A new report by Fitch Ratings says that the major Vietnamese banks' risk profiles will remain vulnerable in view of the country's below-par economic performance, high asset-quality risks, poor transparency and slow pace of banking restructuring, alongside persistent global headwinds.

Stable macro-policies since early 2011 have led to lower volatility in interest rates, exchange rates and inflation. But sustaining a broadly steady backdrop raises the chances of a banking recovery. However, State-led reforms have been slow, in part because authorities probably fear exacerbating problems in a fragile economy.

Fitch forecasts Vietnam's gross domestic product (GDP) growth to rise modestly to around 5 percent in 2013 and 5.5 percent in 2014-15 - low relative to the country's record over the past decade.

Efforts to spur domestic demand have not been effective as banks and borrowers are wary of an uncertain operating environment. Reported loan growth was just 6 percent for this year to August.

The agency expects any recovery in the banking system to be gradual, depending on the pace and effectiveness of reforms and regulatory discipline.

The Vietnam Asset Management Company (VAMC) may not tackle many of the asset-quality issues in the near term because some aspects of its operations are still unclear and regulatory rules to improve asset-quality data transparency have been delayed until June 2014.

Banking consolidation and reform of State-owned enterprises are likely to progress slowly in the medium term.

Vague non-performing loan (NPL) transparency and tough economic conditions still pose impairment risks to major banks. VAMC can remove bad debt from banks, but not losses.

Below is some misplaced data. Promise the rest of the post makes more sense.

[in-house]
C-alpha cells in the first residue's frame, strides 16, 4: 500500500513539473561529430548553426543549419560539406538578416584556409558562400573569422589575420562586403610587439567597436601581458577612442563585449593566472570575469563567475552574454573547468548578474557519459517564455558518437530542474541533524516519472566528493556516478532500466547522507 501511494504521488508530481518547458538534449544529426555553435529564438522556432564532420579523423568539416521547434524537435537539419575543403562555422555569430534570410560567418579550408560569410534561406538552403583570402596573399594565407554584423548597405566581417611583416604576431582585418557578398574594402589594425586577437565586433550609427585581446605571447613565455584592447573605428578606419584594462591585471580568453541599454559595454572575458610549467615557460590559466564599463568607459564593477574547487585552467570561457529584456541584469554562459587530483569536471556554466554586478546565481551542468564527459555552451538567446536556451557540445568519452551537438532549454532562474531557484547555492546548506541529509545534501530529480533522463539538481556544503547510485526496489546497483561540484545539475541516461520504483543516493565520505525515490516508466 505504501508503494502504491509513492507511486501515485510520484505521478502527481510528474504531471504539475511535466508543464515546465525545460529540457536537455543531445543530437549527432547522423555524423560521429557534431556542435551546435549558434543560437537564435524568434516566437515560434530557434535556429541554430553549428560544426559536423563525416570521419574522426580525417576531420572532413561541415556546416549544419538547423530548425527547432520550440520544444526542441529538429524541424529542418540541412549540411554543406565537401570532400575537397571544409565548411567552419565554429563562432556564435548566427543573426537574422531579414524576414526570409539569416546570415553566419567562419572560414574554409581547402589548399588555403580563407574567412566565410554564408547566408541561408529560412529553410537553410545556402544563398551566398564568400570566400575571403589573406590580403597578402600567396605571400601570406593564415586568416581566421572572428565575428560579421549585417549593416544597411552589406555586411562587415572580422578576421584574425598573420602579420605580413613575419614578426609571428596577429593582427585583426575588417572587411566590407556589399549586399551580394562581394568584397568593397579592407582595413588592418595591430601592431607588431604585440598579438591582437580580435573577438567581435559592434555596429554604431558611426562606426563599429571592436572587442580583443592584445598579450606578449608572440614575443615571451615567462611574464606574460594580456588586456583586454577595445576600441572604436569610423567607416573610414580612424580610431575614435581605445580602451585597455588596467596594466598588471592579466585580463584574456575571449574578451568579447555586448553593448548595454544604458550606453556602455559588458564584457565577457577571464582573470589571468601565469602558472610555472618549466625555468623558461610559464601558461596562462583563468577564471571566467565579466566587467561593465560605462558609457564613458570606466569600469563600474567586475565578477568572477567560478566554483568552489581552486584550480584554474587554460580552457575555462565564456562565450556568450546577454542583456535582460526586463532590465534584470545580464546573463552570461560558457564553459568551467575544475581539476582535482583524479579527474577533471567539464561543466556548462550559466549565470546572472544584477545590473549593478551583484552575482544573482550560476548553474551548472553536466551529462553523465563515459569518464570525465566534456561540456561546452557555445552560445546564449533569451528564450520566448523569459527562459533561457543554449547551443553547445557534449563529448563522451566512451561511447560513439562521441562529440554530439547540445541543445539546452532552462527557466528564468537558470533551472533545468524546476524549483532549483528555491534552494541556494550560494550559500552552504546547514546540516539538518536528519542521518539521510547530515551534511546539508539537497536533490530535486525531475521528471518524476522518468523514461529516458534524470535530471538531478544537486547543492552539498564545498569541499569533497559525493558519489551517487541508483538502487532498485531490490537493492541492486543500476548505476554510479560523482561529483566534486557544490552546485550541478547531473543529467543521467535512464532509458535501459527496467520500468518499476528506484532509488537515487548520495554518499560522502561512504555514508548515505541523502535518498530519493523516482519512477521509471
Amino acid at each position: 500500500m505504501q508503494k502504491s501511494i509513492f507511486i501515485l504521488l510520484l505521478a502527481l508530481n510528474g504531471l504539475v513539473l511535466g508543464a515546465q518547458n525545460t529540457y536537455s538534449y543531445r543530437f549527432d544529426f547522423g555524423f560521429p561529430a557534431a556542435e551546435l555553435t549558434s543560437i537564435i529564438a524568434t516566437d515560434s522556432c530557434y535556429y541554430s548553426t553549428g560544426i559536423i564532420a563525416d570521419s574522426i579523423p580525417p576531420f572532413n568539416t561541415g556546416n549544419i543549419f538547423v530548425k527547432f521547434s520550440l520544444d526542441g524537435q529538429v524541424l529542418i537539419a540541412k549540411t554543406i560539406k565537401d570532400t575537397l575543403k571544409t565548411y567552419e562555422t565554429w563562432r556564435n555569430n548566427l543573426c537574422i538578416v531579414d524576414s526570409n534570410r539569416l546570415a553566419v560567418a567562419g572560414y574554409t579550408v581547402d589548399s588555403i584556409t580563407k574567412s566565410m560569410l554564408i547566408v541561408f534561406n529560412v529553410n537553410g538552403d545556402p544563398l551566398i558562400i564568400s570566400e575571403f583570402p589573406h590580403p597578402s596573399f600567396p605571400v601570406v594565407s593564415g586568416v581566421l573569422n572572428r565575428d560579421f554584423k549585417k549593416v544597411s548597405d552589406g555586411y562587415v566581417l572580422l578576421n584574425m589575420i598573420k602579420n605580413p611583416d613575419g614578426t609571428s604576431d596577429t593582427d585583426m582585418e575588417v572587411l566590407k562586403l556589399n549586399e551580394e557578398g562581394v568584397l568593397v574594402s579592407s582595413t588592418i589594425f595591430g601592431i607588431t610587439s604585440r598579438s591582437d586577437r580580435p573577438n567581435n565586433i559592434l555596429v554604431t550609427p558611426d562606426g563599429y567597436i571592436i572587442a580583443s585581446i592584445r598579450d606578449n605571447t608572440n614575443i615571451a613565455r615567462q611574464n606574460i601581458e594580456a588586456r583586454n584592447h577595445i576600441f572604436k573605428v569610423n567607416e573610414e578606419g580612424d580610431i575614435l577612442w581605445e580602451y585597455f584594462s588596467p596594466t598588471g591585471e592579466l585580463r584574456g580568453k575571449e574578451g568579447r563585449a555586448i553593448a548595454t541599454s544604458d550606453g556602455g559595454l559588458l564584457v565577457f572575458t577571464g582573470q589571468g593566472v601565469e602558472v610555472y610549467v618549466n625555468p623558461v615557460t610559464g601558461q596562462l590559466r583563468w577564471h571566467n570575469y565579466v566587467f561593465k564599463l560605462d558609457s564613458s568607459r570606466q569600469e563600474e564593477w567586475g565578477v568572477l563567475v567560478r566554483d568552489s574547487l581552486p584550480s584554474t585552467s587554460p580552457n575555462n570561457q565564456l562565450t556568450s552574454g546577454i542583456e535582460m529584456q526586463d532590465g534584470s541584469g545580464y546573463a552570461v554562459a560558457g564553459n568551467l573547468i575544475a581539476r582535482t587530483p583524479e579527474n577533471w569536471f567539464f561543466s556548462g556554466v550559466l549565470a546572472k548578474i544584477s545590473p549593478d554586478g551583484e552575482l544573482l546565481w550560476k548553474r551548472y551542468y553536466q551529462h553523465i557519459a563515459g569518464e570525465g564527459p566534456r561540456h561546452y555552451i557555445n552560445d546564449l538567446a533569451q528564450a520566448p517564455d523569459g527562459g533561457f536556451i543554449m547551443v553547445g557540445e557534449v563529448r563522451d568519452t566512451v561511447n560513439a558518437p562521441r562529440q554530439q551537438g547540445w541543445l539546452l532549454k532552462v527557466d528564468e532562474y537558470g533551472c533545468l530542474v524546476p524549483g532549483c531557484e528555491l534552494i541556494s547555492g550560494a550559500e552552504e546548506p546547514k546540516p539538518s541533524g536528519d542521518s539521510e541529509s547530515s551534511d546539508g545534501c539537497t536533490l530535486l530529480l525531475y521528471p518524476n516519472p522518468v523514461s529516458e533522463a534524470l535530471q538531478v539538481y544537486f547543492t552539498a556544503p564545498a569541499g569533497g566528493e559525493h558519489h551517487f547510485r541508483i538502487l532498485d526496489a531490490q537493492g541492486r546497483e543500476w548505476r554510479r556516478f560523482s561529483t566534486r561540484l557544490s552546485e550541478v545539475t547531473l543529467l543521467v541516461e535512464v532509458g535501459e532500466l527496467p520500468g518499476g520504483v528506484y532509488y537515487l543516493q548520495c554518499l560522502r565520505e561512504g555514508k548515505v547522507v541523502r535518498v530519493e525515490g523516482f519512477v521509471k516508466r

A "true" level of the NPL ratio, which Fitch estimates at 15 percent relative to the officially-reported 3-4 percent, and an 80 percent loss rate, would cut core tier 1 capital adequacy ratio (CAR) of large lenders to about 1 percent from the reported 10 percent by June.

This, together with pressure on banks' asset quality and profit generation, underlines the need for fresh capital, which Fitch believes will be hard to acquire, especially for small and medium-sized banks.

Restrictive foreign ownership laws are deterring foreign investment, while there may not be much investor appetite locally because of the uncertain domestic economy.

Downside rating risks could arise if the operating environment becomes even more challenging and threatens banks' solvency, a loss in depositors' confidence occurs, and/or if there is a negative rating action on the country.

Fitch says the outlook is stable, however, as the banks' rating is in the single ‘B' category in light of the Vietnamese sovereign's stable outlook.-VNA